Here you can see some tiny snippets of stills from the first scenes of the animation and stills from Tui's film where layers of inklings of glimpses of my younger days are merged delicately to compliment the music.

We would like to ask if any folks out there might have some old footage that they would be happy to send us to be used in a similar way. A unique collection of hints of people's stories would be woven together to make a wonderful film or two to go hand in hand with this music. Please drop a word to if you can help. Thanks muchly.

Thursday 12 June 2008

The Concertina Eggcup Song

A BROTHER for the Button Mouse, sitting in an eggcup, playing the concertina ... and why not indeed!

The Concertina Eggcup Song
... balancing deftly here in the shop.

Tuesday 10 June 2008

A barrel stove day

OUR WHEELED HOME is growing bit by little bit into itself. While I sit at home in the animation attic moving little bits of paper and making paintings in between, Tui spends his days down in the sun and wind and horsebox, sanding and sawing and hammering and building and making a home.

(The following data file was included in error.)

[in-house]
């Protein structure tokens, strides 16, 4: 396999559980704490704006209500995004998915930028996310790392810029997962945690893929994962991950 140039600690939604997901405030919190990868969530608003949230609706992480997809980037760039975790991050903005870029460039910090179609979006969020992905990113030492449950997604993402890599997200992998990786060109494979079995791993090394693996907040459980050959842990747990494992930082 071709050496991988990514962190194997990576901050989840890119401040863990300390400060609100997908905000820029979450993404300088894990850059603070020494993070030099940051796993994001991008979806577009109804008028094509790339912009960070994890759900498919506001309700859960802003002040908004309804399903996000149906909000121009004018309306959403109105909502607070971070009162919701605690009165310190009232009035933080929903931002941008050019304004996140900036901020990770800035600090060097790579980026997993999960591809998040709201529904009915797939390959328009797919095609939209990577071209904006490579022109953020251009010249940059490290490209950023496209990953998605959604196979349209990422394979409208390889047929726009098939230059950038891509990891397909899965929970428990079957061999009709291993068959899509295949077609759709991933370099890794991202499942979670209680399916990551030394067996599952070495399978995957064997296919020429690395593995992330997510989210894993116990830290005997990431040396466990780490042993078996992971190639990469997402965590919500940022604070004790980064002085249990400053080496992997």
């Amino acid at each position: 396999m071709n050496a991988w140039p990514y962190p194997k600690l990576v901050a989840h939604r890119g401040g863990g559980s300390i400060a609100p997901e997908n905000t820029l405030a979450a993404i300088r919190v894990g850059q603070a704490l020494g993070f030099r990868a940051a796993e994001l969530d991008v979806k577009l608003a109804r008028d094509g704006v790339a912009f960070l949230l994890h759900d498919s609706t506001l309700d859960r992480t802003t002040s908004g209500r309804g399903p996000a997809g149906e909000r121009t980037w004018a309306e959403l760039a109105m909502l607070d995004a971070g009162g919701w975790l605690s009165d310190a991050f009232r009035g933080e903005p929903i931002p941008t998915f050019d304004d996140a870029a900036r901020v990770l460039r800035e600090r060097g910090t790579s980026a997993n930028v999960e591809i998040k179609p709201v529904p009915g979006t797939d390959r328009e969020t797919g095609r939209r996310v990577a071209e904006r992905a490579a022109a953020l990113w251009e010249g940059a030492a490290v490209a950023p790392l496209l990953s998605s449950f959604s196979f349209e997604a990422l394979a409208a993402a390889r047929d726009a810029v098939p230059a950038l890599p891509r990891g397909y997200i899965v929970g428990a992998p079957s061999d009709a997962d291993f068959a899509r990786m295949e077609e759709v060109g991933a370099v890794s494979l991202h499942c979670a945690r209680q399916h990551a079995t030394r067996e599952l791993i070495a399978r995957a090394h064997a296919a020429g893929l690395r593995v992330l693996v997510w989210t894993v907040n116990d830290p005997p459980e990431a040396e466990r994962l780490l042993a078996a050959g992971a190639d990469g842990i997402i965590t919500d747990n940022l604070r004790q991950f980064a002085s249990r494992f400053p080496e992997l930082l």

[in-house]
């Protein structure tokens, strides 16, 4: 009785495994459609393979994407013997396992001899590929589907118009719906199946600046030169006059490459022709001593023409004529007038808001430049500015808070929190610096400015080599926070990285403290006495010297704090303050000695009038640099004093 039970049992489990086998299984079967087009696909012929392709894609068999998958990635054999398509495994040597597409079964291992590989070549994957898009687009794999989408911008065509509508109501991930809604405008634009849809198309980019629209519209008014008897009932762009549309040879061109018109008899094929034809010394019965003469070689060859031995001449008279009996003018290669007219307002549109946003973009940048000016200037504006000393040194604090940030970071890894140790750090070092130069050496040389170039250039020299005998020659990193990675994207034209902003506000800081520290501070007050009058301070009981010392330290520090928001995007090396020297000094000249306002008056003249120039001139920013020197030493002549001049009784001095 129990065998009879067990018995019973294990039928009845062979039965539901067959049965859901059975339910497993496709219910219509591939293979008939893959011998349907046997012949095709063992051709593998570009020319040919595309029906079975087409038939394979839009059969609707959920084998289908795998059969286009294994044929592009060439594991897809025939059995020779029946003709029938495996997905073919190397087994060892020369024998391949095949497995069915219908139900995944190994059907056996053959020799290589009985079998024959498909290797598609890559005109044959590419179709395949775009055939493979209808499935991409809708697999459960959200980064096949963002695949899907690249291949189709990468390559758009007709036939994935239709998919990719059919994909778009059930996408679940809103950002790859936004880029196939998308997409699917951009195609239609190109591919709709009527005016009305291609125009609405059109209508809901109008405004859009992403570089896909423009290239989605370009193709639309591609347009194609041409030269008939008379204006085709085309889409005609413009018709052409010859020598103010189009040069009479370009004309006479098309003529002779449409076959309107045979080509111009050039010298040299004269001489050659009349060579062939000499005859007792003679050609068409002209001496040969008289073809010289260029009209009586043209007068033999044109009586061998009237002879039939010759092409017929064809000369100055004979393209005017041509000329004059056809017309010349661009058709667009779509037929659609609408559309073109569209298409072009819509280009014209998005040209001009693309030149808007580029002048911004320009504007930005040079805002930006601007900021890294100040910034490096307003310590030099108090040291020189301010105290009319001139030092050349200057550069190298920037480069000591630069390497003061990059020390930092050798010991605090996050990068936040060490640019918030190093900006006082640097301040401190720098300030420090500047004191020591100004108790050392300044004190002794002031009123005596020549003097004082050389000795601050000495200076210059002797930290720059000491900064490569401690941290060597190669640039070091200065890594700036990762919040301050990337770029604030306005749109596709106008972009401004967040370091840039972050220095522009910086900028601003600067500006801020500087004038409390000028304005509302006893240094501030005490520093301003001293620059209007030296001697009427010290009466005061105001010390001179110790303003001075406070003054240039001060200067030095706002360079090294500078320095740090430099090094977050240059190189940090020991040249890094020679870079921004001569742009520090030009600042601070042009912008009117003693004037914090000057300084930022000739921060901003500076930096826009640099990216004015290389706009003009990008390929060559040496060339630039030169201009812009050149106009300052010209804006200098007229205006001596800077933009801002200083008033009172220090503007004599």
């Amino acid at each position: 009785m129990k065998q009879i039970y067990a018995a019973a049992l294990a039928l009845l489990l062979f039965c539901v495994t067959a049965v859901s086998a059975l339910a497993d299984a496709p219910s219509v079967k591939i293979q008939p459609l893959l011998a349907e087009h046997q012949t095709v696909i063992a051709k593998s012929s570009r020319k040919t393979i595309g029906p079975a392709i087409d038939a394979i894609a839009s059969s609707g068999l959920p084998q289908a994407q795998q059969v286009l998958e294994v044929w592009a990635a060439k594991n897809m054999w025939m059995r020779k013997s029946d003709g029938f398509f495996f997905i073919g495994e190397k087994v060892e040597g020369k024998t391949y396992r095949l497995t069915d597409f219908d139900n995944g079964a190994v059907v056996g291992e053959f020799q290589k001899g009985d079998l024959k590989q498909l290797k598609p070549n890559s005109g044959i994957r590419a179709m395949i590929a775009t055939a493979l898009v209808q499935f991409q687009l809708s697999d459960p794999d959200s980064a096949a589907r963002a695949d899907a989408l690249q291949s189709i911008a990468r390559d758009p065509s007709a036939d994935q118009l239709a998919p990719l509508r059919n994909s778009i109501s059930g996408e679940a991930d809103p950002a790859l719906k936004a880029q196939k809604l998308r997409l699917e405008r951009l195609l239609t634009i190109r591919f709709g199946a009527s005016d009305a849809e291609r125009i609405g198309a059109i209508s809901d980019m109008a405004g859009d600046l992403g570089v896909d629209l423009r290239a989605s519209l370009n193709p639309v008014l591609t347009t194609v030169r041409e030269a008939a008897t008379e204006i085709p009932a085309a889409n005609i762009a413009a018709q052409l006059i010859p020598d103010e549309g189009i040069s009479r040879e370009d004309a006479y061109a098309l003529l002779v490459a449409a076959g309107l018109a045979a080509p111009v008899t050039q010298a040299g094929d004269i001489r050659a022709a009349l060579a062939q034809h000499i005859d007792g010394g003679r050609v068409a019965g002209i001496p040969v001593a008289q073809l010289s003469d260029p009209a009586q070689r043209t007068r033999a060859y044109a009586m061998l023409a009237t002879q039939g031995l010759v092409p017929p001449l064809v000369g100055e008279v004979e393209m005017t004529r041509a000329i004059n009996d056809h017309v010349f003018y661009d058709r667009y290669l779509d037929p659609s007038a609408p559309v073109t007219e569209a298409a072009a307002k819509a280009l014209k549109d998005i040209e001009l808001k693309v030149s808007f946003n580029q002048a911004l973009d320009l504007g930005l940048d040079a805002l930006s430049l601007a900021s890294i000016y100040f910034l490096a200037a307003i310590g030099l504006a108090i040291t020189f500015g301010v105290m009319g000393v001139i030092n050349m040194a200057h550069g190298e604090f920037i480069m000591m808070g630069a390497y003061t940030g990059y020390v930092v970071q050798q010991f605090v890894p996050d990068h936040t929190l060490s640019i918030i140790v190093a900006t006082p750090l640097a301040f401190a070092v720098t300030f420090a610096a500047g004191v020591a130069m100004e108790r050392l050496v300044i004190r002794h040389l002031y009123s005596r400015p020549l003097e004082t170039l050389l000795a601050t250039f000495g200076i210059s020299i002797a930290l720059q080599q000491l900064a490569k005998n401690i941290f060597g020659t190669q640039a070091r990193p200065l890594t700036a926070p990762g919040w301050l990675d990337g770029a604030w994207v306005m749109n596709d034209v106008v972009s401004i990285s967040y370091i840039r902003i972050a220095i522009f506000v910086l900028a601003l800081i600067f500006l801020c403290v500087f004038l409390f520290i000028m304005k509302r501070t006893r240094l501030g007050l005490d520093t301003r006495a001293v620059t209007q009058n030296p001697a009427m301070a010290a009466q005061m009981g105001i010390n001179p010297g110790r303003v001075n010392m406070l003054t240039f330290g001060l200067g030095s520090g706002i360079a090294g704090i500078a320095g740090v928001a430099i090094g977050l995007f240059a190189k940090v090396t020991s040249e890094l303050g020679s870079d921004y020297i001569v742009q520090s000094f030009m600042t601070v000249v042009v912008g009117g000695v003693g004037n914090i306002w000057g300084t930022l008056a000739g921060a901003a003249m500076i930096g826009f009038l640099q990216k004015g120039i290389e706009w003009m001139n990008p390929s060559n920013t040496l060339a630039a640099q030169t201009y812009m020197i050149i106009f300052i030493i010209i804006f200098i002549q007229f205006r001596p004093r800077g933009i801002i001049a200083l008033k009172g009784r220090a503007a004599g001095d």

Since the acquisition of this Bedford, we have been collecting some lovely ebay finds for it, including the recently fitted round window, a copper kettle, a little belfast sink, some lovely old leaded windows from a demolished chapel in Wales, and a brand new barrel stove!
So yesterday was spent admiring Tui's lovely new door and "seasoning" the new stove outdoors with a little fire made from the offcuts of wood.
It is lovely to finally have this vital ingredient, every home needs a fire! You may notice that we have no chimney yet... we need to put down the floorboards before we know the length of stovepipe needed.